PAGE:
Doctors must ensure safe handover - not just during strike

PRESS RELEASE

For immediate release: Friday, 5 February 2016

Doctors are urged to ensure effective and safe handover of patient information so that continuity of care isn’t compromised. Practitioners need to keep this in mind, especially during next week’s industrial action, says medical defence organisation MDDUS.

Junior doctors in England plan to strike for 24 hours this Wednesday (February 10) after failing to reach an agreement with the government over a new contract. As a result, only emergency care will be offered.

MDDUS is reminding all doctors – not just those taking part in the strike – that poor handover procedures can impact on patient safety.

“We urge doctors to be alert to the possibility of harm arising during handovers at this time,” says MDDUS medical adviser Dr Naeem Nazem. “All doctors, not just those taking part in the strike, must ensure that they provide safe handover prior to, during and immediately after the industrial action.

“Handover failures are a major cause of preventable patient harm and can lead to delayed and incorrect diagnoses, repeated investigations and incorrect treatment. Doctors must remember their obligation to communicate effectively with colleagues and to be satisfied that suitable arrangements are in place to ensure safe and effective handover of patient care.”

Poor communication during handovers is a common factor in clinical negligence and regulatory actions encountered at MDDUS. “Crucial information can be missed in a busy setting and mistakes can happen in any situation that involves a handover,” says Dr Nazem.

“There is a significantly greater risk of error when patients are handed over between day and night teams, when they are admitted into hospital and when they are transferred to a new ward.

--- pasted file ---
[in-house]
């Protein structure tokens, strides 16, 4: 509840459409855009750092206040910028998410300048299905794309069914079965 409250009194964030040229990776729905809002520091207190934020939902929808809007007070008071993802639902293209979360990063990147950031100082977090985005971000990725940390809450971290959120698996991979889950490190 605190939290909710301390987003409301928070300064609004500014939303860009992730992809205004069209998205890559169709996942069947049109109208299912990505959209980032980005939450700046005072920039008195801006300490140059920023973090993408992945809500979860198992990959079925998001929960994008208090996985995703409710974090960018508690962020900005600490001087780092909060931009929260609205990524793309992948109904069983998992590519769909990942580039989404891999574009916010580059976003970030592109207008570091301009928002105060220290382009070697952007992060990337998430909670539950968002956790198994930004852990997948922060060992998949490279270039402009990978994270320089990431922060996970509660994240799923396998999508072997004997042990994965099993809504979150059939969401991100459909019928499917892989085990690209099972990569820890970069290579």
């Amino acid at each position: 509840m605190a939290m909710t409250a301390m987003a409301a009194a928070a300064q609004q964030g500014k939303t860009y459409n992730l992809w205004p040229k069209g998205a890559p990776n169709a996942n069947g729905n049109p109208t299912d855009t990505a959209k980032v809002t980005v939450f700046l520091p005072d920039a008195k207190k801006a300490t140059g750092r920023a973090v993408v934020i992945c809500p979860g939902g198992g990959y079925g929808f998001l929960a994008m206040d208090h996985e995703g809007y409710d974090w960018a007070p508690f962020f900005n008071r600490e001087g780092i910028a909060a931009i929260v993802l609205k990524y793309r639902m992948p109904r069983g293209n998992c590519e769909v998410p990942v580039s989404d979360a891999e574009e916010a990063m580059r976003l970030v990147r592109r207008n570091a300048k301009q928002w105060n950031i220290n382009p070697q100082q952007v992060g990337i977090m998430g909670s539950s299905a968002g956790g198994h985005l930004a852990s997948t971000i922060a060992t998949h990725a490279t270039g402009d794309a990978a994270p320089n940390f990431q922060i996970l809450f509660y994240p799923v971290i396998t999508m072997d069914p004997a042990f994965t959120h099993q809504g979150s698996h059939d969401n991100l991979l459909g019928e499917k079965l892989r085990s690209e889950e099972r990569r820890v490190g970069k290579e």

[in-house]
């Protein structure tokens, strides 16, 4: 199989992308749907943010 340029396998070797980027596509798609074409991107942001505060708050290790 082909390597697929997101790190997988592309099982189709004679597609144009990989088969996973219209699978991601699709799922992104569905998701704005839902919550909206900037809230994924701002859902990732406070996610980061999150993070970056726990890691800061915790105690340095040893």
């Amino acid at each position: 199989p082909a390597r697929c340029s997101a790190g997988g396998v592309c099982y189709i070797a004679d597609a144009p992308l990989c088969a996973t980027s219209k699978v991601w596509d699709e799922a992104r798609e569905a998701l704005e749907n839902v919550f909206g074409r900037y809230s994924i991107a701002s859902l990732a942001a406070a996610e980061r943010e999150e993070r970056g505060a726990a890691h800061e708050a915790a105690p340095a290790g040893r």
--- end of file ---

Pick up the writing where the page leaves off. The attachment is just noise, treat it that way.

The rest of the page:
“Handovers are vital in order for doctors to prioritise work and ensure important laboratory results or particularly unwell patients are not missed. The doctor handing over at the end of their shift is the primary source of information for their colleague and should ensure they provide an update on clinically unstable patients and main tasks priorities.

“An effective and accurate handover protects the patient, ensures continuity of care and allows doctors to prioritise workload according to clinical need. Handovers shouldn’t be rushed and patients expect doctors to share relevant information effectively, so that their care is properly coordinated and managed.

“Equally, doctors covering shifts during the strike are reminded to work within their own competence and not feel pressurised into taking on an unmanageable volume of work or tasks they feel are beyond their expertise and may affect patient safety.”

The GMC in its guidance Leadership and management for all doctors states that doctors should encourage team members to cooperate and communicate effectively and “if you identify problems arising from poor communication or unclear responsibilities within or between teams, you should take action to deal with them.”

It also states: "You should not assume that someone else in the team will pass on information needed for patient care. You should check if you are unclear about the responsibility for communicating information, including during handover, to members of the healthcare team, other services involved in providing care and patients and those close to them."

Ends

For further information contact Richard Hendry on 0845 270 2034 or 07976 272266, or email rihendry@mddus.com.

Note to editors

MDDUS (The Medical and Dental Defence Union of Scotland) is a medical and dental defence organisation providing access to professional indemnity and expert medico- and dento-legal advice for doctors, dentists and other healthcare professionals throughout the UK.

For further information on MDDUS go to www.mddus.com